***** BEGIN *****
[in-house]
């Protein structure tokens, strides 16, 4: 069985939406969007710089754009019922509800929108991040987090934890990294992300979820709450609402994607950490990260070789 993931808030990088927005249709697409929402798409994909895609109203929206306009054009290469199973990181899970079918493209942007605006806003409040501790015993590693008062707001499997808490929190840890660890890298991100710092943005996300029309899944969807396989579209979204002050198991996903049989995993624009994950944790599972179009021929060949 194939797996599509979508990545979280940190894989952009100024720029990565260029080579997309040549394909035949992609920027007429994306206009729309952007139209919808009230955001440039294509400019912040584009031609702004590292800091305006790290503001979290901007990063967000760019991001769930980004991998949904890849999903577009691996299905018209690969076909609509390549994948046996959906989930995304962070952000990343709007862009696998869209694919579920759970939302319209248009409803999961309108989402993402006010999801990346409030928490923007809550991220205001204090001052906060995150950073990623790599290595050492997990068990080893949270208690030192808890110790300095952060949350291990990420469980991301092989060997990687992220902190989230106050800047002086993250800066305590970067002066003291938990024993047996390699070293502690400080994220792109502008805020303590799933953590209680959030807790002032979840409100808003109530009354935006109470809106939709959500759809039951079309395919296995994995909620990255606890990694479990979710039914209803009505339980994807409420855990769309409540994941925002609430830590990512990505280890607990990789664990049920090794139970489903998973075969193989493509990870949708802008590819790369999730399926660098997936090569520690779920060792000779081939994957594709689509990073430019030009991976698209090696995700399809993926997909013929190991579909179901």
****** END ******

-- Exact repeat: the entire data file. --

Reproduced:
[in-house]
């Protein structure tokens, strides 16, 4: 069985939406969007710089754009019922509800929108991040987090934890990294992300979820709450609402994607950490990260070789 993931808030990088927005249709697409929402798409994909895609109203929206306009054009290469199973990181899970079918493209942007605006806003409040501790015993590693008062707001499997808490929190840890660890890298991100710092943005996300029309899944969807396989579209979204002050198991996903049989995993624009994950944790599972179009021929060949 194939797996599509979508990545979280940190894989952009100024720029990565260029080579997309040549394909035949992609920027007429994306206009729309952007139209919808009230955001440039294509400019912040584009031609702004590292800091305006790290503001979290901007990063967000760019991001769930980004991998949904890849999903577009691996299905018209690969076909609509390549994948046996959906989930995304962070952000990343709007862009696998869209694919579920759970939302319209248009409803999961309108989402993402006010999801990346409030928490923007809550991220205001204090001052906060995150950073990623790599290595050492997990068990080893949270208690030192808890110790300095952060949350291990990420469980991301092989060997990687992220902190989230106050800047002086993250800066305590970067002066003291938990024993047996390699070293502690400080994220792109502008805020303590799933953590209680959030807790002032979840409100808003109530009354935006109470809106939709959500759809039951079309395919296995994995909620990255606890990694479990979710039914209803009505339980994807409420855990769309409540994941925002609430830590990512990505280890607990990789664990049920090794139970489903998973075969193989493509990870949708802008590819790369999730399926660098997936090569520690779920060792000779081939994957594709689509990073430019030009991976698209090696995700399809993926997909013929190991579909179901």